The meaning and symbolism of cultural dress practices in Lesotho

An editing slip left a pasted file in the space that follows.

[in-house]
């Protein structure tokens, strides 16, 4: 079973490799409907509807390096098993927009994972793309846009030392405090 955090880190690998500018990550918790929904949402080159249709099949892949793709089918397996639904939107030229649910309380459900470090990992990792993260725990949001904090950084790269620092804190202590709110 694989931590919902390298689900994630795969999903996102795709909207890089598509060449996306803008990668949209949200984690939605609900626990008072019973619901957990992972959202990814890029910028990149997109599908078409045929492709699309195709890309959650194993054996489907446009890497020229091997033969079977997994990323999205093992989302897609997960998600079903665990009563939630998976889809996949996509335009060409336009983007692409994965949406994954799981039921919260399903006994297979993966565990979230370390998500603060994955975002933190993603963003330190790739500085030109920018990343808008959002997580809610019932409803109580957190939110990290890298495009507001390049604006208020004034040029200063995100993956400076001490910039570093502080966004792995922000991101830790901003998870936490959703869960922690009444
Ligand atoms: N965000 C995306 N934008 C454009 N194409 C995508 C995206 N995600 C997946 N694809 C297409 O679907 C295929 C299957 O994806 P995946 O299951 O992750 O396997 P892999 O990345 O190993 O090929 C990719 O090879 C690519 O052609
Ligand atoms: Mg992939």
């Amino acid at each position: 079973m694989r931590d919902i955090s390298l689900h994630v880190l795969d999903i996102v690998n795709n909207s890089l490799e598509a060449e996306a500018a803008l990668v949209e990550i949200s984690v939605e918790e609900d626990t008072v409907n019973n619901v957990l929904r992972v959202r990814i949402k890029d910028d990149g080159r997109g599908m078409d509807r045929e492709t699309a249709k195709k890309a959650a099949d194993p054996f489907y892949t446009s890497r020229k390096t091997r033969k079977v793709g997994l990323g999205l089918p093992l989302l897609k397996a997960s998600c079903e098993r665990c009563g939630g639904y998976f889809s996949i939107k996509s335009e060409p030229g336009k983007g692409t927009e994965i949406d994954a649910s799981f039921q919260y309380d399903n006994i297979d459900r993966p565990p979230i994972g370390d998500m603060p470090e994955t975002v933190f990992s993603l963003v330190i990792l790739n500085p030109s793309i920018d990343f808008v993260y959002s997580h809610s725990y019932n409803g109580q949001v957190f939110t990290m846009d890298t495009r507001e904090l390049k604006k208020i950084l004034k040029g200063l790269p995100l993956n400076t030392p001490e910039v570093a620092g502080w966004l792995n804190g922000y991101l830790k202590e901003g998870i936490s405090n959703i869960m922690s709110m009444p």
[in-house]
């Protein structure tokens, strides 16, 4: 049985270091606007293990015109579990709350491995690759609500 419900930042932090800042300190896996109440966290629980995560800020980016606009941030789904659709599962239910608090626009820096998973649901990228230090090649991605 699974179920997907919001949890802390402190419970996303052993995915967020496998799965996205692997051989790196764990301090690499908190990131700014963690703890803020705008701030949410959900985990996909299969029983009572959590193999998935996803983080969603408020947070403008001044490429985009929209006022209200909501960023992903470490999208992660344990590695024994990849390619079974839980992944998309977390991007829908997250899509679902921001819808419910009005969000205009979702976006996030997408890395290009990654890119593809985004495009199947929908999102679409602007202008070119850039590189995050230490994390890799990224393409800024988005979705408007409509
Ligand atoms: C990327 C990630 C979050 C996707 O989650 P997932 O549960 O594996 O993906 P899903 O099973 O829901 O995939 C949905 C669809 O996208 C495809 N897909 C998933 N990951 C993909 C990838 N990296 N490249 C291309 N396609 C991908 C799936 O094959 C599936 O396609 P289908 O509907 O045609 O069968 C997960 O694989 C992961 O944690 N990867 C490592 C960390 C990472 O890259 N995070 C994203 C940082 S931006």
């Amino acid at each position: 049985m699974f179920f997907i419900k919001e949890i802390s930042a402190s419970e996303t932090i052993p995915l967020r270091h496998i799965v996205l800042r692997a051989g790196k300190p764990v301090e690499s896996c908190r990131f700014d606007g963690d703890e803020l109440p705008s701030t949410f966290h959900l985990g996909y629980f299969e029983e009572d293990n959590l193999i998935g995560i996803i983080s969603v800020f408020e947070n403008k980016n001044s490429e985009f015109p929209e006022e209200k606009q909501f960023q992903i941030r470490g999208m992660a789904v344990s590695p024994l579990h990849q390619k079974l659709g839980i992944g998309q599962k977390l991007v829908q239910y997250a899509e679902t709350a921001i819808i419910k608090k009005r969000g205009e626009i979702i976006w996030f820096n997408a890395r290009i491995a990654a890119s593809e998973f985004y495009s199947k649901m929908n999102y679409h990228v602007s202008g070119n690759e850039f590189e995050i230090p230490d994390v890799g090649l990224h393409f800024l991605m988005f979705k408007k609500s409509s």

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This study investigated the perceptions of the Lesotho College of Education staff and students in the Maseru district, and elderly people from the districts of Quthing and Botha-Bothe on the meaning and symbolism of cultural dress practices in Lesotho. The cultural dress practices with meaning or symbolism have not been extensively interrogated and recorded and are at the verge of extinction. Other studies on Basotho dress have indicated some gaps pointing to a need to determine, preserve and communicate the distinctive nuances attributed to the overall Basotho dress (PhetoMoeti, 2005:90). The study sought to address these gaps regarding the Basotho cultural dress practices. Accessibility of the information currently found in the Sesotho literature was interrogated to widen the scope of knowledge. The aim of this study was to determine knowledge and explore meanings, symbolism and cultural practices of dress of different rites of passage and artefacts for different cultural activities of Basotho and also to identify factors that influenced these cultural practices. This study was premised on the theory of symbolic interactionism developed by George Herbert Mead (1863-1931). In addition, a cultural perspective enabled the understanding of the meanings of cultural dress practices as they were developed over time within different historical contexts of the Basotho people (Kaiser, 1990). The research design for the study was an explanatory sequential mixed method approach in which a quantitative survey was followed by a qualitative phase (Creswell 2014). The target population was the Lesotho College of Education staff and students in the Maseru district and elderly persons in the selected villages of Ha Mosuoe and Ha Belo in Quthing and Botha-Bothe districts respectively. The staff and student populations were 200 and 590, and sample sizes of 132 and 233 at 0.05 confidence interval respectively. The study raised a number of important observations. It showed that there was need to preserve and encourage the conservation of Basotho cultural dress artefacts and practices for future generations to prevent their extinction. Preservation and encouragement of Basotho cultural dress practices was a contribution that will lead to their restoration and appreciation. Consequently, the future generation shall be endowed with respect (hlonipha), sense of self-identity, and patriotism. Adherence to cultural dress practices was retained by a few individuals who were still attached to these practices, placing them in danger of being replaced by modern practices. Even though the respondents showed a high degree of knowledge and understanding of meaning or symbolism of cultural dress practices for the various stages of human development, the existence of these practices was under the threat of Christianity and modernisation because they were no longer observed by everybody any more. Adoption of the changes brought by Christianity and modernisation to Basotho cultural dress practices has resulted in the suppression of indigenous creativity and gradual cultural loss. For Basotho to have accepted that modern dress practices were more decent than their cultural dress practices led to the gradual loss of their heritage. The Basotho blanket has been adopted as the traditional dress for the national identity for Basotho replacing the original cowhide and skin karosses. Seshoeshoe dress has replaced setea as a traditional identity dress for Basotho women. The result of this was the suppression and abdication of indigenous creativity of their cultural dress practices. In order to respond to the issues raised by the study it is recommended that the Ministry of Tourism, Environment and Culture in conjunction with the Education sectors and other stakeholders should develop appropriate policies that will facilitate education for the appreciation of cultural dress practices as part of required knowledge for the Basotho nation.